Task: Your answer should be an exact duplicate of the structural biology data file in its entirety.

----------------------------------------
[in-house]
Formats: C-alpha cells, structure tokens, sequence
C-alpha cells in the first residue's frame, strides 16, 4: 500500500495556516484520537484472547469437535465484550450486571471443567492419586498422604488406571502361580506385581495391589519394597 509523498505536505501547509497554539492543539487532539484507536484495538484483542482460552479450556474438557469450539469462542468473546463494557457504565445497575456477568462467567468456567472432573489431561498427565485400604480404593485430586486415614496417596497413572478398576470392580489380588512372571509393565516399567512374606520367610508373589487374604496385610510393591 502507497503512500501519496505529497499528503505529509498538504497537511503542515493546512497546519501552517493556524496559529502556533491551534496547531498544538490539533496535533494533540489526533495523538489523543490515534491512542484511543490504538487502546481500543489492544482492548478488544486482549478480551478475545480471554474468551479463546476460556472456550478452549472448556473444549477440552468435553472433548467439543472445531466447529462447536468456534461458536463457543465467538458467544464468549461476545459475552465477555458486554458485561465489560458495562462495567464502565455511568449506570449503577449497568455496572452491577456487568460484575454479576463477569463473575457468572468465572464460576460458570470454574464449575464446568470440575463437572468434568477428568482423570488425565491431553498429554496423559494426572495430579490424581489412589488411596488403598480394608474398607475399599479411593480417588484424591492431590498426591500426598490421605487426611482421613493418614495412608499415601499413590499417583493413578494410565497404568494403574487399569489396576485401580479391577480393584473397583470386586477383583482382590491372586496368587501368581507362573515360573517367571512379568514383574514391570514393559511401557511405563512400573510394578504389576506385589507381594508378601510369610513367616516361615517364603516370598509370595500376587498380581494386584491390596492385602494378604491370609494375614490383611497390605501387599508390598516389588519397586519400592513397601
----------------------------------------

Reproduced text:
[in-house]
Formats: C-alpha cells, structure tokens, sequence
C-alpha cells in the first residue's frame, strides 16, 4: 500500500495556516484520537484472547469437535465484550450486571471443567492419586498422604488406571502361580506385581495391589519394597 509523498505536505501547509497554539492543539487532539484507536484495538484483542482460552479450556474438557469450539469462542468473546463494557457504565445497575456477568462467567468456567472432573489431561498427565485400604480404593485430586486415614496417596497413572478398576470392580489380588512372571509393565516399567512374606520367610508373589487374604496385610510393591 502507497503512500501519496505529497499528503505529509498538504497537511503542515493546512497546519501552517493556524496559529502556533491551534496547531498544538490539533496535533494533540489526533495523538489523543490515534491512542484511543490504538487502546481500543489492544482492548478488544486482549478480551478475545480471554474468551479463546476460556472456550478452549472448556473444549477440552468435553472433548467439543472445531466447529462447536468456534461458536463457543465467538458467544464468549461476545459475552465477555458486554458485561465489560458495562462495567464502565455511568449506570449503577449497568455496572452491577456487568460484575454479576463477569463473575457468572468465572464460576460458570470454574464449575464446568470440575463437572468434568477428568482423570488425565491431553498429554496423559494426572495430579490424581489412589488411596488403598480394608474398607475399599479411593480417588484424591492431590498426591500426598490421605487426611482421613493418614495412608499415601499413590499417583493413578494410565497404568494403574487399569489396576485401580479391577480393584473397583470386586477383583482382590491372586496368587501368581507362573515360573517367571512379568514383574514391570514393559511401557511405563512400573510394578504389576506385589507381594508378601510369610513367616516361615517364603516370598509370595500376587498380581494386584491390596492385602494378604491370609494375614490383611497390605501387599508390598516389588519397586519400592513397601